How Tax Relief for Disaster Recovery Works for Low Income Housing
The recent round of devastating and tragic tornadoes in the South has reminded us that the IRS has been able, through tax relief, to assist communities in the rebuilding process. This relief comes for the Low Income Housing Tax Credit Program through the easing of program requirements and through the additional allocation of credits in those affected areas.
Unfortunately, there is quite a misunderstanding about how casualty losses for low-income housing tax credit properties are handled.
Tax Relief Requires “Presidentially Declared Disaster Areas” Status
As stated in Revenue Procedure 2007-54 (to provide temporary relief under § 42 of the Internal Revenue Code):
A building (1) that is beyond the first year of the credit period and (2) that, because of a disaster that led to a major disaster declaration, has suffered a reduction in qualified basis that would cause it to be subject to recapture or loss of credit will not be subject to recapture or loss of credit if the building’s qualified basis is restored within a reasonable restoration period. The Agency that monitors the building for compliance with § 42 shall determine what constitutes a reasonable restoration period, not to exceed 24 months after the end of the calendar year in which the President issued a major disaster declaration for the area where the building is located. If the Owner of the building fails to restore the building within the reasonable restoration period determined by the Agency, the Owner shall lose all credit claimed during the restoration period and suffer recapture for any prior years of claimed credit under the provisions of § 42(j)(1).
To put this in layman’s terms, a taxpayer can continue to claim the credits on buildings affected by such disasters as the recent tornadoes so long as they are in presidentially declared disaster areas.
However, this does not extend to properties suffering casualty losses outside of these declared disaster areas. So if the building is damaged by a tornado but is not located in a presidentially declared disaster area, the IRS does not extend the same relief. Internal Revenue Code 42(j)(4)(E) provides relief from recapture of previously earned credits if the building is restored by reconstruction or replacement within a reasonable time. However, it does not provide authority for claiming the credit during the time that the building is being restored.
Two Casualty Losses with Two Separate Outcomes
So, we have two casualty losses with two separate outcomes. These disparate outcomes have spurred lively conversations, questions and a-ha moments. The biggest a-ha moment is the fact, reiterated by the IRS, that credits after the first year are annual credits.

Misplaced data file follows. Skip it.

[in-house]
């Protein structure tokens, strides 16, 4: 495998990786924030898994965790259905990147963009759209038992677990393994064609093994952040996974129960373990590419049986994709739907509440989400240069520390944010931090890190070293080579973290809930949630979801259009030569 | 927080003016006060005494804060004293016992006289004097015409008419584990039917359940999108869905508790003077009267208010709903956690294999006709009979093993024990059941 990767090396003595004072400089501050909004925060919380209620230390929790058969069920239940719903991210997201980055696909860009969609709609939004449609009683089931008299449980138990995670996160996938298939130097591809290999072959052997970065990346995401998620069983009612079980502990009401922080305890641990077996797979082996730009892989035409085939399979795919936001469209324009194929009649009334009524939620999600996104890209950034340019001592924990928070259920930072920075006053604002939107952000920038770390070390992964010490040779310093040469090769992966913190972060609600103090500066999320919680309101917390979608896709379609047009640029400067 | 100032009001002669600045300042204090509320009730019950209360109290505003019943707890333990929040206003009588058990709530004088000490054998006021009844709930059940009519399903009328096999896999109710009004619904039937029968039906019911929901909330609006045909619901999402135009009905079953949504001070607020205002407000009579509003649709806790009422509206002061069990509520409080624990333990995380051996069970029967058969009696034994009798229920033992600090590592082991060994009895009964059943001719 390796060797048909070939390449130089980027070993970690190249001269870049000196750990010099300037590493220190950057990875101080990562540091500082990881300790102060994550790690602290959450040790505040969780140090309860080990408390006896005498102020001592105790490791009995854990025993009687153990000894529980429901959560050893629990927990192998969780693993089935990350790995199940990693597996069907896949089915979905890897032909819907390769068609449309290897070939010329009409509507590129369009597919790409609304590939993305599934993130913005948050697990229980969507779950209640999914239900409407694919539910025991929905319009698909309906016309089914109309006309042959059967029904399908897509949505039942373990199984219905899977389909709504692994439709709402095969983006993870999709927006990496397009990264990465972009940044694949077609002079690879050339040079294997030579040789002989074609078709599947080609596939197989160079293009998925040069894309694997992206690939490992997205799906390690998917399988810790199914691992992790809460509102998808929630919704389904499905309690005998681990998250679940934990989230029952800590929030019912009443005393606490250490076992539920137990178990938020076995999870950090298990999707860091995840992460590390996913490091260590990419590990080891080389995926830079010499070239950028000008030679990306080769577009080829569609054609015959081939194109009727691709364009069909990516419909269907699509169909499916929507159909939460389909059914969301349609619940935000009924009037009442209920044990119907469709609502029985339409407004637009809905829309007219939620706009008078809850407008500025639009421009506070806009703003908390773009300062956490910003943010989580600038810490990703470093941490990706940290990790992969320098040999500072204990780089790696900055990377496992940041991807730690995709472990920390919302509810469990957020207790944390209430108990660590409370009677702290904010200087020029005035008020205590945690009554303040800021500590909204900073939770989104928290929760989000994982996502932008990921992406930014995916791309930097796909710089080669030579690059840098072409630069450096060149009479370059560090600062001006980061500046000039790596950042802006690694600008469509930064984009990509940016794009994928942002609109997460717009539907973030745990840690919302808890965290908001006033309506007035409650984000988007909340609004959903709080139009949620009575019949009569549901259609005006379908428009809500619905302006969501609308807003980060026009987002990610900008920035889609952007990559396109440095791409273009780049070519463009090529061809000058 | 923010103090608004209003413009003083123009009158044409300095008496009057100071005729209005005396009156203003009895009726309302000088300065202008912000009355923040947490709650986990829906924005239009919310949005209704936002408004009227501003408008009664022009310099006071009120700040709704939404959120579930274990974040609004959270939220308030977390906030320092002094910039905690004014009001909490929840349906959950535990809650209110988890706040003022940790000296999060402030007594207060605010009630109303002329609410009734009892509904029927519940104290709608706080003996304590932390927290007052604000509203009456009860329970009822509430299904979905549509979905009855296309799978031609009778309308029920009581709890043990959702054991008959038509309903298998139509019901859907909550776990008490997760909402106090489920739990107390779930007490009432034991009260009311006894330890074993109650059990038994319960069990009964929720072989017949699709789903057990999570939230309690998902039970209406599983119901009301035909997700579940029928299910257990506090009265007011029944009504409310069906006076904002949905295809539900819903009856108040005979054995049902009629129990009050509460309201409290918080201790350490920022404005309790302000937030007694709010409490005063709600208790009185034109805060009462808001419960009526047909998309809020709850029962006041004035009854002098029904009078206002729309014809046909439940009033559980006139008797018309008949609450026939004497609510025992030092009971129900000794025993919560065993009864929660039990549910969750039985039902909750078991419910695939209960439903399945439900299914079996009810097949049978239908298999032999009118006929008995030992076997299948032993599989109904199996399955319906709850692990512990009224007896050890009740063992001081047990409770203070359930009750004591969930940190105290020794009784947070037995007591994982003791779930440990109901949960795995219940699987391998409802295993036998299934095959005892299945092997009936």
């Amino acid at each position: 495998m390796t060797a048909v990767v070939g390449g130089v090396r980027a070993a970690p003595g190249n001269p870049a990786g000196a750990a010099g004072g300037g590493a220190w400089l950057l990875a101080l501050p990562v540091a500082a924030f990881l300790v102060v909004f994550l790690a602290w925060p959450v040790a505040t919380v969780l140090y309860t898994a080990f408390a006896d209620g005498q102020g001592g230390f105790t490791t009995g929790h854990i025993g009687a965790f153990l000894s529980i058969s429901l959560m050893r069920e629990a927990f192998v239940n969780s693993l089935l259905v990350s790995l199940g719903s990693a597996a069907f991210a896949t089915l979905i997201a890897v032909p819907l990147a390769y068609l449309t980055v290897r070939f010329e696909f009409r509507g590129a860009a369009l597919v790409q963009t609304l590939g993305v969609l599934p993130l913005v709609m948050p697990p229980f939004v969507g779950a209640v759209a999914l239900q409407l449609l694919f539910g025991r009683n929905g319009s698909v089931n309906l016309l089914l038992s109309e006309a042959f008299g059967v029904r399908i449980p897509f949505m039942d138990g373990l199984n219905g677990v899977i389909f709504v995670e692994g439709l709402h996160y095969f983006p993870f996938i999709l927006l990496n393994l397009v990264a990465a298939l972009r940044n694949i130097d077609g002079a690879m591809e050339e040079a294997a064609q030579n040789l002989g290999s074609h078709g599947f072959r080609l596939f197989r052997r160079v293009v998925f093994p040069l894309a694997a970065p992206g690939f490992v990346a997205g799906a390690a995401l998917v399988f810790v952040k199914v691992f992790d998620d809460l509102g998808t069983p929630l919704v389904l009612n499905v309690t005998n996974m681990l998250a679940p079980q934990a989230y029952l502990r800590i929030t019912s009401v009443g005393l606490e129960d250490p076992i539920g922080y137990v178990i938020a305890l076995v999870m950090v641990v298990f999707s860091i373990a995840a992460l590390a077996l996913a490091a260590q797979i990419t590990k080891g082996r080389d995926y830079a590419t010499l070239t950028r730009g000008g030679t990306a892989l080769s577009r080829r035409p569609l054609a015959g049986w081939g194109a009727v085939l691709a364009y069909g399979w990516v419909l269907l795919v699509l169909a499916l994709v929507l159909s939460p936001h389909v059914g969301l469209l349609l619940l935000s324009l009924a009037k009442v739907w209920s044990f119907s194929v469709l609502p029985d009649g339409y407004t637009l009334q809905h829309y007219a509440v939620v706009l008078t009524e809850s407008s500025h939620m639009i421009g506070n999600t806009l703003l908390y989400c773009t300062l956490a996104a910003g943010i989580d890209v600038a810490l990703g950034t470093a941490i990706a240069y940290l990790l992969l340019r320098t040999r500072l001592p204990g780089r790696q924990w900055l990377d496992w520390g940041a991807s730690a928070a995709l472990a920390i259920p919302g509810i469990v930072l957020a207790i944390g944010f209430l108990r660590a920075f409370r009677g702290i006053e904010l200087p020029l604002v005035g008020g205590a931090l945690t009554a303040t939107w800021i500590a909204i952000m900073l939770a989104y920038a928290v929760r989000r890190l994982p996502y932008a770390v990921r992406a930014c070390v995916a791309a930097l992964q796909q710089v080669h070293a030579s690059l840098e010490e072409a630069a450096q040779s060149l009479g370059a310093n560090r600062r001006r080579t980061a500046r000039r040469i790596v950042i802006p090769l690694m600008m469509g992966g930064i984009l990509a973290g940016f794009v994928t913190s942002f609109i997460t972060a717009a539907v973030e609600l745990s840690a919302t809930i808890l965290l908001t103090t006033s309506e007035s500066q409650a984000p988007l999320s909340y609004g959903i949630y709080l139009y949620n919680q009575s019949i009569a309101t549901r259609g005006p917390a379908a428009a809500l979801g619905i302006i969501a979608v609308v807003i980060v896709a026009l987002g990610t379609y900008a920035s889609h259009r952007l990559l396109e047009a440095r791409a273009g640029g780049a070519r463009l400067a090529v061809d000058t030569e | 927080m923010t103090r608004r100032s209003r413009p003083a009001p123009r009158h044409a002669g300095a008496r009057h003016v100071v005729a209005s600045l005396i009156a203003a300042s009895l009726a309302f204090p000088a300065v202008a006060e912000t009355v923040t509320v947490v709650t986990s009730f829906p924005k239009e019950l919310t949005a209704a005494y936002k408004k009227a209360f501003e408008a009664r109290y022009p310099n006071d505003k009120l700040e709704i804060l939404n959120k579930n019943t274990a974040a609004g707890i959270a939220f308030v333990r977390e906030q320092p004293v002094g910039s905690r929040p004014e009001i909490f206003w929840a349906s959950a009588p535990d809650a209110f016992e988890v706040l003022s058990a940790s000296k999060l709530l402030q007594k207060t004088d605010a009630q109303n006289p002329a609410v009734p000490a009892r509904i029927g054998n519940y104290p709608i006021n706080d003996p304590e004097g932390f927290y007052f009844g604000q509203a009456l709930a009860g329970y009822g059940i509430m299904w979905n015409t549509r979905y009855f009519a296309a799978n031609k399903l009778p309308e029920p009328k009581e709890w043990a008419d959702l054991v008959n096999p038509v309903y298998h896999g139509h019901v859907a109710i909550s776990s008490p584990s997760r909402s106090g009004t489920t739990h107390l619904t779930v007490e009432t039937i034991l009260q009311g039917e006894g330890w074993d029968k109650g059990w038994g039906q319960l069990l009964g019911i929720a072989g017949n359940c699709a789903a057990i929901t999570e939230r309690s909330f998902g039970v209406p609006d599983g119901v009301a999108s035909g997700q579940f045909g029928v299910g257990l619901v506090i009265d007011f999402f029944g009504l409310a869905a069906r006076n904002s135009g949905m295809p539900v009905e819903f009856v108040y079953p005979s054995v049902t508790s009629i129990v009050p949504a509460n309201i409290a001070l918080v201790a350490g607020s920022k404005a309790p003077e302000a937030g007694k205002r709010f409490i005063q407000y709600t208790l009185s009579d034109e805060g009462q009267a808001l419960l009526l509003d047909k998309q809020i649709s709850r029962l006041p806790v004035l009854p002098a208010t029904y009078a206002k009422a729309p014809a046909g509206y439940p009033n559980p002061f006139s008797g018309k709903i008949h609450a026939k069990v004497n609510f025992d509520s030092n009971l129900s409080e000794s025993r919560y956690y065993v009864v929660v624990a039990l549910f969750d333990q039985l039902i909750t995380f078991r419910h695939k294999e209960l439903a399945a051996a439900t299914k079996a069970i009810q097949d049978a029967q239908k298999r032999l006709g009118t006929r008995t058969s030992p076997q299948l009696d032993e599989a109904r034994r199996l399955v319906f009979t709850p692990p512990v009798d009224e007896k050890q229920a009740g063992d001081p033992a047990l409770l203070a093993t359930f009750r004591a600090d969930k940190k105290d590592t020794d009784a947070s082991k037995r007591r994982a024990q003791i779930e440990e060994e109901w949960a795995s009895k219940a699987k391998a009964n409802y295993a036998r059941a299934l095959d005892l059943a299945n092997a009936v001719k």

As stated by the IRS, the credit is determined at the close of the taxable year under IRC §42(c)(1). Credit is determined on a monthly basis only for the first year of the credit period under IRC §42(f)(2)(A), and for additions to qualified basis under IRC S42(f)(3)(B). Otherwise, there is no authority to disallowing credits on a monthly basis.
How does this affect the owners of the properties damaged by the recent tornadoes? Owners of buildings in presidentially declared disaster areas do not have to worry about loss of credits if the building is not placed in back in service by the end of the year. However, owners of buildings not in a declared disaster area will lose credits for the year if their units are not back on line by December 31.
Because there is no way to calculate credits on a monthly basis after the first year, either a unit is in compliance on December 31 or it is not. The unit is either eligible for the credits or it is not. An owner could have units in a building that were in compliance for the entire year but if a tornado or fire damages them in December and they are not restored by December 31, those units will not be able to produce a penny of credits to the investors for that tax year.
Ways for Owners to Protect Themselves from Potential Loss of Tax Credits
How do we deal with this problem? There are a couple of answers here. The first is for owners to protect themselves against these casualty losses (or any other non-compliance that carries over to the next year) by purchasing insurance against such losses. Insurance actually is available for loss of credits and can be quite reasonable, especially compared to the total loss of credits for the year.
The second is to affect a change in the way the IRS treats all casualty events. Most in the housing industry believe that the rules should be the same across the board whether the property is in a presidentially declared disaster area or not.
In either case, owners should look into ways to protect themselves from potentially catastrophic loss of credits in the same way they protect themselves from liability and loss of rents.
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